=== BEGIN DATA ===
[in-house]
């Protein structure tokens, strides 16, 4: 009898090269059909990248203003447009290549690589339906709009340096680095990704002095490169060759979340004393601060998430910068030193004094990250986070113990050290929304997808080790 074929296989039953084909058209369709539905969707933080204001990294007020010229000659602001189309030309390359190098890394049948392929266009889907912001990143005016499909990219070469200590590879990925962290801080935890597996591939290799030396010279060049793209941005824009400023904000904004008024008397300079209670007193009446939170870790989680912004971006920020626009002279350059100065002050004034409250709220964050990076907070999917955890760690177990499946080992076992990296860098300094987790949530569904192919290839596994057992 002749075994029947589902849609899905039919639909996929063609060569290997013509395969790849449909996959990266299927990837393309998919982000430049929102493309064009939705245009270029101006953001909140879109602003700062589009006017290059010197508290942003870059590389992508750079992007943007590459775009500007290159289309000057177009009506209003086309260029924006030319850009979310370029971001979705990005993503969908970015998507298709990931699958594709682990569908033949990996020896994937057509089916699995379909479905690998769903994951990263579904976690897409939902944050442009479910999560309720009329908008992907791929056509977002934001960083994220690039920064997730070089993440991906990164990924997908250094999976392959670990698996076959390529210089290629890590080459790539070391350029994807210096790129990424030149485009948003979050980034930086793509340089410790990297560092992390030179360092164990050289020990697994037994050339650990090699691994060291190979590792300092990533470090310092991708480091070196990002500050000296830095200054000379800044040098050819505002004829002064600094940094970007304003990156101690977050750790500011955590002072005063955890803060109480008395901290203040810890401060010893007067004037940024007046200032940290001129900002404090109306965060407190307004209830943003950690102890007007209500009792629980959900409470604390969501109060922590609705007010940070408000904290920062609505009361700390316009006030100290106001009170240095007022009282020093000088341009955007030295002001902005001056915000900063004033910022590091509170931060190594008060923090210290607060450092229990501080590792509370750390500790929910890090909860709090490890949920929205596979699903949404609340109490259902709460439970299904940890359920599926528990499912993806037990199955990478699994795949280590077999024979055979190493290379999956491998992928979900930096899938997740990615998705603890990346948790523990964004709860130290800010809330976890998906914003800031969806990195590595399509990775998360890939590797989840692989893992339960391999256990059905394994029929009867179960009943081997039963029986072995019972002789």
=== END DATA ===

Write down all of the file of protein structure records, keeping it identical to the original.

[in-house]
């Protein structure tokens, strides 16, 4: 009898090269059909990248203003447009290549690589339906709009340096680095990704002095490169060759979340004393601060998430910068030193004094990250986070113990050290929304997808080790 074929296989039953084909058209369709539905969707933080204001990294007020010229000659602001189309030309390359190098890394049948392929266009889907912001990143005016499909990219070469200590590879990925962290801080935890597996591939290799030396010279060049793209941005824009400023904000904004008024008397300079209670007193009446939170870790989680912004971006920020626009002279350059100065002050004034409250709220964050990076907070999917955890760690177990499946080992076992990296860098300094987790949530569904192919290839596994057992 002749075994029947589902849609899905039919639909996929063609060569290997013509395969790849449909996959990266299927990837393309998919982000430049929102493309064009939705245009270029101006953001909140879109602003700062589009006017290059010197508290942003870059590389992508750079992007943007590459775009500007290159289309000057177009009506209003086309260029924006030319850009979310370029971001979705990005993503969908970015998507298709990931699958594709682990569908033949990996020896994937057509089916699995379909479905690998769903994951990263579904976690897409939902944050442009479910999560309720009329908008992907791929056509977002934001960083994220690039920064997730070089993440991906990164990924997908250094999976392959670990698996076959390529210089290629890590080459790539070391350029994807210096790129990424030149485009948003979050980034930086793509340089410790990297560092992390030179360092164990050289020990697994037994050339650990090699691994060291190979590792300092990533470090310092991708480091070196990002500050000296830095200054000379800044040098050819505002004829002064600094940094970007304003990156101690977050750790500011955590002072005063955890803060109480008395901290203040810890401060010893007067004037940024007046200032940290001129900002404090109306965060407190307004209830943003950690102890007007209500009792629980959900409470604390969501109060922590609705007010940070408000904290920062609505009361700390316009006030100290106001009170240095007022009282020093000088341009955007030295002001902005001056915000900063004033910022590091509170931060190594008060923090210290607060450092229990501080590792509370750390500790929910890090909860709090490890949920929205596979699903949404609340109490259902709460439970299904940890359920599926528990499912993806037990199955990478699994795949280590077999024979055979190493290379999956491998992928979900930096899938997740990615998705603890990346948790523990964004709860130290800010809330976890998906914003800031969806990195590595399509990775998360890939590797989840692989893992339960391999256990059905394994029929009867179960009943081997039963029986072995019972002789």